MSNBC's Rachel Maddow is doing some of the best -- and certainly most important -- enterprise reporting she's ever done this week. She's angry at the bungled, perfunctory clean-up efforts she saw during her three days in Louisiana's wetlands last week, and it shows.
It's fitting that this week, Maddow's program was the only cable news show nominated for a Television Critics' Association Award, in the Outstanding Achievement in News and Information category.
Maddow pointed out Monday that the media's obsession with covering the attempts at capping the leak -- and showing live pictures of the underwater gusher -- is missing a bigger story onshore.
"The whole country has been focused on capping the still-gushing well. And while all the attention has been on that," said a dismayed Maddow, "the disaster on shore and at sea continues to be worse. It was caused by careless and incompetence, and that is being eclipsed by the carelessness and incompetence that has followed."
Maddow interviewed Tulane professor Mike Blum, who said that since the 1980s, "very little research effort has gone into remediating oil spills." And what old technology exists is being deployed badly or not at all.
"The fact is," said Maddow in her compelling piece, "is that oil industry hasn't gotten around to developing any technology whatever for dealing with oil spills -- and no one's made them do it."
Maddow added, "I'm not here to tout this show's reporting on this, but this is a huge deal. This is the giant scandal that lurks within this disaster:
"The sad-sack containment technology we do have? BP's not even trying to do it right."
(At this point, Maddow shows footage of a forlorn-looking, untended boom in a marsh she visited last week ).
"How many of the 4.6 million feet of boom BP brags they've installed look like this?" Maddow asked.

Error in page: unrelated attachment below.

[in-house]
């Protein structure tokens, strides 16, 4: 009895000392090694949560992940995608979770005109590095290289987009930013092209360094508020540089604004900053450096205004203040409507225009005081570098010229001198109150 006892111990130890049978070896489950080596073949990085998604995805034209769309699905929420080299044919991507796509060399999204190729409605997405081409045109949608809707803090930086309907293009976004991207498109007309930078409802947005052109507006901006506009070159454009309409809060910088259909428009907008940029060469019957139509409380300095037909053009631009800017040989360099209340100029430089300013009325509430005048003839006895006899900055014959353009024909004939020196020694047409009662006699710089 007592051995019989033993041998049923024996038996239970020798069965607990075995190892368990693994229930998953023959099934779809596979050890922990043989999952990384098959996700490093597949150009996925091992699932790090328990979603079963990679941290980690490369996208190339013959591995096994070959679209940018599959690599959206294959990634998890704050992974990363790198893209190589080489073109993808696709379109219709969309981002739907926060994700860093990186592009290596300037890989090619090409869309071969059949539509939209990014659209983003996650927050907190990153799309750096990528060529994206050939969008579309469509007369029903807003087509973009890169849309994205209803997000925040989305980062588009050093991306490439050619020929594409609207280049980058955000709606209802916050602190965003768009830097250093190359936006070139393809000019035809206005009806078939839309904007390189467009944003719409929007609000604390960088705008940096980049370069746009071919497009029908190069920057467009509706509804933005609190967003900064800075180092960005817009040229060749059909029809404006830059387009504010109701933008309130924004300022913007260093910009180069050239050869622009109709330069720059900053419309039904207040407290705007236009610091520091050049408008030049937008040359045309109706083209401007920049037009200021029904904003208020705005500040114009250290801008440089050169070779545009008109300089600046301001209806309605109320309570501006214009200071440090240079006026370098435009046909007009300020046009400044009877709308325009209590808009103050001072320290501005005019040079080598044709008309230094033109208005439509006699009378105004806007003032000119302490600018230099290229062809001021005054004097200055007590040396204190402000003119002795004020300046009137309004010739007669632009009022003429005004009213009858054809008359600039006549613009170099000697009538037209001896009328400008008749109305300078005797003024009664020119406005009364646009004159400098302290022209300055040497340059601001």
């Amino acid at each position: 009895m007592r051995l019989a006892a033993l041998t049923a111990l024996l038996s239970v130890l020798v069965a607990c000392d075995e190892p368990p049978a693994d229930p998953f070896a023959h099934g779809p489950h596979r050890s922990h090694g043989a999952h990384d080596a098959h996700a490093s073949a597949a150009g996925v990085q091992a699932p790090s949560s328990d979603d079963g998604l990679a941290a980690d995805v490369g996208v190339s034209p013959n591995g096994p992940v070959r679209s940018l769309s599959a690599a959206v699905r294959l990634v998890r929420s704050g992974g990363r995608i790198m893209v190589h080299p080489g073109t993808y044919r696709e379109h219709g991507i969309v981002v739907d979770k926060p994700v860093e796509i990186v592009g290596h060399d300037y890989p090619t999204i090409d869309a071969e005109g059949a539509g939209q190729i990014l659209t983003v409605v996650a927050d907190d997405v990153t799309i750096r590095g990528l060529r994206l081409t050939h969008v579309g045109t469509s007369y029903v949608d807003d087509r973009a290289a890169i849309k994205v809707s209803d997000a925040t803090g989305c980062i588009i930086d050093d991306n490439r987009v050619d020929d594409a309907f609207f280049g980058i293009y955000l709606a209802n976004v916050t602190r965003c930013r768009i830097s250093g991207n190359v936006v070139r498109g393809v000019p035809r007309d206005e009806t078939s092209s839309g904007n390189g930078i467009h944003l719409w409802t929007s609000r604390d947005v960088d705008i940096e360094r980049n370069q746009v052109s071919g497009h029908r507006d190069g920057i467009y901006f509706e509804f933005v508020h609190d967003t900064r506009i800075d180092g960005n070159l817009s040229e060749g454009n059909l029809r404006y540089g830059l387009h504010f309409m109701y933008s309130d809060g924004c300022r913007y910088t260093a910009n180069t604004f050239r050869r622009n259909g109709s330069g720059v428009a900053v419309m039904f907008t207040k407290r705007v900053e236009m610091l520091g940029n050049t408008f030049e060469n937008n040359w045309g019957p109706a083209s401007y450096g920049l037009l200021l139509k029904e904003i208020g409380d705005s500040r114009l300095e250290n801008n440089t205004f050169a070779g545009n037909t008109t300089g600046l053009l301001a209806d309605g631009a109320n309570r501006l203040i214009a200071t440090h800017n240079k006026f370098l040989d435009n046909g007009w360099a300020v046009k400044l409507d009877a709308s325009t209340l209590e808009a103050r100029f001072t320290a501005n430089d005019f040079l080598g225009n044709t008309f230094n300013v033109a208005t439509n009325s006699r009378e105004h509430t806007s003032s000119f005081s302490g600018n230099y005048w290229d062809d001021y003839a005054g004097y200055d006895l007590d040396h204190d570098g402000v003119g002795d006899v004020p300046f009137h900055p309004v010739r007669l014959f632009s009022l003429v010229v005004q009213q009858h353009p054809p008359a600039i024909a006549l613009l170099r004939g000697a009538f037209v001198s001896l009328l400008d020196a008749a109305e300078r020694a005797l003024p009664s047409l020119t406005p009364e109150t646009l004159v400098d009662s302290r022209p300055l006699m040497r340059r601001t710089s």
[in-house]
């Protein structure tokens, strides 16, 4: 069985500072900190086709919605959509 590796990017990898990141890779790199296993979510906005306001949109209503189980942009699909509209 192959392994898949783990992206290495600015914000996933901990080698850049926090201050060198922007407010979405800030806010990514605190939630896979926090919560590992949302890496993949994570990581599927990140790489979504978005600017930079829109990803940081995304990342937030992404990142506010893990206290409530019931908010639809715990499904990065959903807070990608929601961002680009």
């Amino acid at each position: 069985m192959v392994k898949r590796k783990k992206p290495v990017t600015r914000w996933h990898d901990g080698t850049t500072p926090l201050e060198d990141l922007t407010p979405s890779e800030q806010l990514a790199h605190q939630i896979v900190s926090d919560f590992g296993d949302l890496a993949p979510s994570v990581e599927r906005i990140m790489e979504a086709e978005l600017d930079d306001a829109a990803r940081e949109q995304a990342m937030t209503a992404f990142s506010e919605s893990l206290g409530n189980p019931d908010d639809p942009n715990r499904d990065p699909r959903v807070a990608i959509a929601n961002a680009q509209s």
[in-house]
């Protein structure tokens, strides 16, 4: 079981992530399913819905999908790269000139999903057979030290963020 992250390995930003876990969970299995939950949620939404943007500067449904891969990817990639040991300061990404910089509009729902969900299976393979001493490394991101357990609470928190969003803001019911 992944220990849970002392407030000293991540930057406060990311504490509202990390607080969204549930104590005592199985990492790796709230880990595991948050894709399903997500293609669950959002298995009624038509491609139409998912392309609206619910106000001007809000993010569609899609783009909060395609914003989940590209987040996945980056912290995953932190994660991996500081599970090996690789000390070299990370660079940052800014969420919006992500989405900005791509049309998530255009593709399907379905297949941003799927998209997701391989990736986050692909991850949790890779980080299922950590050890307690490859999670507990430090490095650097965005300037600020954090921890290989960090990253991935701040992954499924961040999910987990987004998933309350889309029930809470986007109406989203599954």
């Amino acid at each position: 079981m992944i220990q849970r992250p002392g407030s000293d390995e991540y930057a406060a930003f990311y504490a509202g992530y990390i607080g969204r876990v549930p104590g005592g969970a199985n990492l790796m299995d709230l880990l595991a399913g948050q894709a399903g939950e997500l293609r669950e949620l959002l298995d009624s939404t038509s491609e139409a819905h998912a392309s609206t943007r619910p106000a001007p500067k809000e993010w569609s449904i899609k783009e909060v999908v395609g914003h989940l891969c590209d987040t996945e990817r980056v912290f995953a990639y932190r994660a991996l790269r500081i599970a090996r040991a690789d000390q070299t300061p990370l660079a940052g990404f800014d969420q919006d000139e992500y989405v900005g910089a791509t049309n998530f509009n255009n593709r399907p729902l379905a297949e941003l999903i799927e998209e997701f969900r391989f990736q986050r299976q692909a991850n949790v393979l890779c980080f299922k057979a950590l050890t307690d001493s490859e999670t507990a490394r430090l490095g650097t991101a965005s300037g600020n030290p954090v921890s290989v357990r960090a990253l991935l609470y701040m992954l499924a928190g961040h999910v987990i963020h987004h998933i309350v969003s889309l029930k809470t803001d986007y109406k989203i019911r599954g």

She described the hapless-looking absorbent boom thusly:
"Snarled up in marshes, not protecting the shorelines, blown over by tiny little winds, tiny little waves, bamboo pickets to hold the boom in place that don't hold it in place..."
It was a pathetic sight. Meanwhile, the vast majority of national TV cameras were elsewhere, focusing on the gusher or well-dressed reporters walking beaches, picking up oil balls.
Maddow sighed: "Even the primitive technology we do have -- developed long before I was born -- isn't being done right. "We have the capacity to do it better than we do, and we're not doing it," she said, repressing her obvious anger and dismay at what she saw in those sullied marshes. (Maddow's enterprise reporting is another endangered species).
"This is being bungled...this is being screwed up," She said of BP's ludicrous and feckless containment efforts.
"This technology, this lousy technology is not a magic bullet, but it is a bullet, and it is a bullet that is being misfired.
Maddow summoned up some of her best writing, concluding:
"This isn't rocket science, but it is science; this could be done right, and it is not being done right. We have the capacity to do this better than we are, and we are not doing it.
"This would be the equivalent post-Hurricane Katrina of those helicopters going to take people off of roofs and the helicopters then dropping the people they are trying to rescue. Pulling people off the roofs and then dropping them in the flood waters.
"This would the equivalent in a fire, of bringing the fire trucks out, and not knowing how to turn on the hoses."
Maddow's bottom line on the woeful cleanup/containment efforts by BP:
"There is no reasonable human explanation why, given what can be done, nobody is bothering to do right."
"The oil industry has never been made to care that oil-cleanup technology stinks. And nobody is insisting that what we can do, we do correctly."